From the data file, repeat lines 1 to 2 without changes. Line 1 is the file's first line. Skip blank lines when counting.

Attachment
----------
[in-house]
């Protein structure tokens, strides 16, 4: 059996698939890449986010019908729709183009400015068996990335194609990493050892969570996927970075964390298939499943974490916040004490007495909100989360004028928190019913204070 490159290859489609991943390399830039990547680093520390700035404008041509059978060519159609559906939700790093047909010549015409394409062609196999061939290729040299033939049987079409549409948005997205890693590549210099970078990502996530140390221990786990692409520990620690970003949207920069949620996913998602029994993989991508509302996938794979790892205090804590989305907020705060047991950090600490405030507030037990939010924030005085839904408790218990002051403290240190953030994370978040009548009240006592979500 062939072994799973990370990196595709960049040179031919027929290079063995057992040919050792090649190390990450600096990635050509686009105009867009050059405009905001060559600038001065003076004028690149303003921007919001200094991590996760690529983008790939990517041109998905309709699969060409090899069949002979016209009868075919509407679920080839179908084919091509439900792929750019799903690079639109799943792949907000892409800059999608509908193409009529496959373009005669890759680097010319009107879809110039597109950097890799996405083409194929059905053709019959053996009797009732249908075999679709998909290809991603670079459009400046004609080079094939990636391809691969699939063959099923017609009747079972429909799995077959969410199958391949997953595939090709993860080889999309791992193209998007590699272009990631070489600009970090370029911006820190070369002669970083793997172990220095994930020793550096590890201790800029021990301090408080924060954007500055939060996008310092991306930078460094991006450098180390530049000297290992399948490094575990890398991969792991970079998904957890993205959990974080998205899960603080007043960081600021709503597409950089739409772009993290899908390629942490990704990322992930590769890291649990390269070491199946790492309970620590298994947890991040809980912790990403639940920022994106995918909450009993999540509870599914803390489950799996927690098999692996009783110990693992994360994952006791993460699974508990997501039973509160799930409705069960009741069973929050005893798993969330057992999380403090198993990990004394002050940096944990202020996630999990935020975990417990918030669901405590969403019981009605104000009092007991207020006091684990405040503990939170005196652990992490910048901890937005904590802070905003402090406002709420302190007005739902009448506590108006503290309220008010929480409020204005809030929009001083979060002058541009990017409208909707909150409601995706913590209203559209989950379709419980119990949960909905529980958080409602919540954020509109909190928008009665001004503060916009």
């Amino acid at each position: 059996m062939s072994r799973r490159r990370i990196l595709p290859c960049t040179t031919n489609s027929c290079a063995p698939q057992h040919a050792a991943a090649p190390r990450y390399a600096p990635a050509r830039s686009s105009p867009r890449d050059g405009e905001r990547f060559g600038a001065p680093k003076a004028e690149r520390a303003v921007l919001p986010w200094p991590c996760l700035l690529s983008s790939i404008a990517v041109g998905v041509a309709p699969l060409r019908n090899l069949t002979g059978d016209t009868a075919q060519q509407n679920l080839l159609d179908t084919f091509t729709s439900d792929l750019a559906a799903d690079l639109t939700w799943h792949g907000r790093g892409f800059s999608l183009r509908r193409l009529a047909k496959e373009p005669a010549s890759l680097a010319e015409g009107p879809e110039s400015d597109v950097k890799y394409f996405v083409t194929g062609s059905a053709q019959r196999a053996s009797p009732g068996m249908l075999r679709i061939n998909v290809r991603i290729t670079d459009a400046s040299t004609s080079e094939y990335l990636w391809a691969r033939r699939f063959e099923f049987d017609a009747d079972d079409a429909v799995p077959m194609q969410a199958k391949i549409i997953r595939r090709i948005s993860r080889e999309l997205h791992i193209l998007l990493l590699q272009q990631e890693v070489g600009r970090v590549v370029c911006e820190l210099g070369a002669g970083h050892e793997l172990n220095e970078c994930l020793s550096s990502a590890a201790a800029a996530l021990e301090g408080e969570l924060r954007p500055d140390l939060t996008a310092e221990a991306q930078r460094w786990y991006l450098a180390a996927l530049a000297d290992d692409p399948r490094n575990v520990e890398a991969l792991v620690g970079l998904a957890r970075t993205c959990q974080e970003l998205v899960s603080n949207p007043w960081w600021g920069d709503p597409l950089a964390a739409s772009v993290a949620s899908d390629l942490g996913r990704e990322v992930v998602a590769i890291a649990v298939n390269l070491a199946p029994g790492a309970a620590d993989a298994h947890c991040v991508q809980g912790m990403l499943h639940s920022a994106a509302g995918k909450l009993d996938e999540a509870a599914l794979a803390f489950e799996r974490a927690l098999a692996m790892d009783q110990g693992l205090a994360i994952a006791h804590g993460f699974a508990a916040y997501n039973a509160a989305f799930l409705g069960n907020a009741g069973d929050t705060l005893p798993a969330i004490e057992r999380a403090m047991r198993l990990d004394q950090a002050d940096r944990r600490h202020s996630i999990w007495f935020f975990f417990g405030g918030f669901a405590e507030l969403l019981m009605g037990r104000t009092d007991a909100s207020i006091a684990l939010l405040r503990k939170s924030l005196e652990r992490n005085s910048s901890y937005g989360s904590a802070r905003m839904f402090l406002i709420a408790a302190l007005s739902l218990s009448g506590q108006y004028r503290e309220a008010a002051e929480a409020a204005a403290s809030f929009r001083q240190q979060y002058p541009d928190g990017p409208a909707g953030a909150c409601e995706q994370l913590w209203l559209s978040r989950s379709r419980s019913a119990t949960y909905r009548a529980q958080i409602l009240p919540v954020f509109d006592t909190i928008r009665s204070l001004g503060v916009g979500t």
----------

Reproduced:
[in-house]
């Protein structure tokens, strides 16, 4: 059996698939890449986010019908729709183009400015068996990335194609990493050892969570996927970075964390298939499943974490916040004490007495909100989360004028928190019913204070 490159290859489609991943390399830039990547680093520390700035404008041509059978060519159609559906939700790093047909010549015409394409062609196999061939290729040299033939049987079409549409948005997205890693590549210099970078990502996530140390221990786990692409520990620690970003949207920069949620996913998602029994993989991508509302996938794979790892205090804590989305907020705060047991950090600490405030507030037990939010924030005085839904408790218990002051403290240190953030994370978040009548009240006592979500 062939072994799973990370990196595709960049040179031919027929290079063995057992040919050792090649190390990450600096990635050509686009105009867009050059405009905001060559600038001065003076004028690149303003921007919001200094991590996760690529983008790939990517041109998905309709699969060409090899069949002979016209009868075919509407679920080839179908084919091509439900792929750019799903690079639109799943792949907000892409800059999608509908193409009529496959373009005669890759680097010319009107879809110039597109950097890799996405083409194929059905053709019959053996009797009732249908075999679709998909290809991603670079459009400046004609080079094939990636391809691969699939063959099923017609009747079972429909799995077959969410199958391949997953595939090709993860080889999309791992193209998007590699272009990631070489600009970090370029911006820190070369002669970083793997172990220095994930020793550096590890201790800029021990301090408080924060954007500055939060996008310092991306930078460094991006450098180390530049000297290992399948490094575990890398991969792991970079998904957890993205959990974080998205899960603080007043960081600021709503597409950089739409772009993290899908390629942490990704990322992930590769890291649990390269070491199946790492309970620590298994947890991040809980912790990403639940920022994106995918909450009993999540509870599914803390489950799996927690098999692996009783110990693992994360994952006791993460699974508990997501039973509160799930409705069960009741069973929050005893798993969330057992999380403090198993990990004394002050940096944990202020996630999990935020975990417990918030669901405590969403019981009605104000009092007991207020006091684990405040503990939170005196652990992490910048901890937005904590802070905003402090406002709420302190007005739902009448506590108006503290309220008010929480409020204005809030929009001083979060002058541009990017409208909707909150409601995706913590209203559209989950379709419980119990949960909905529980958080409602919540954020509109909190928008009665001004503060916009």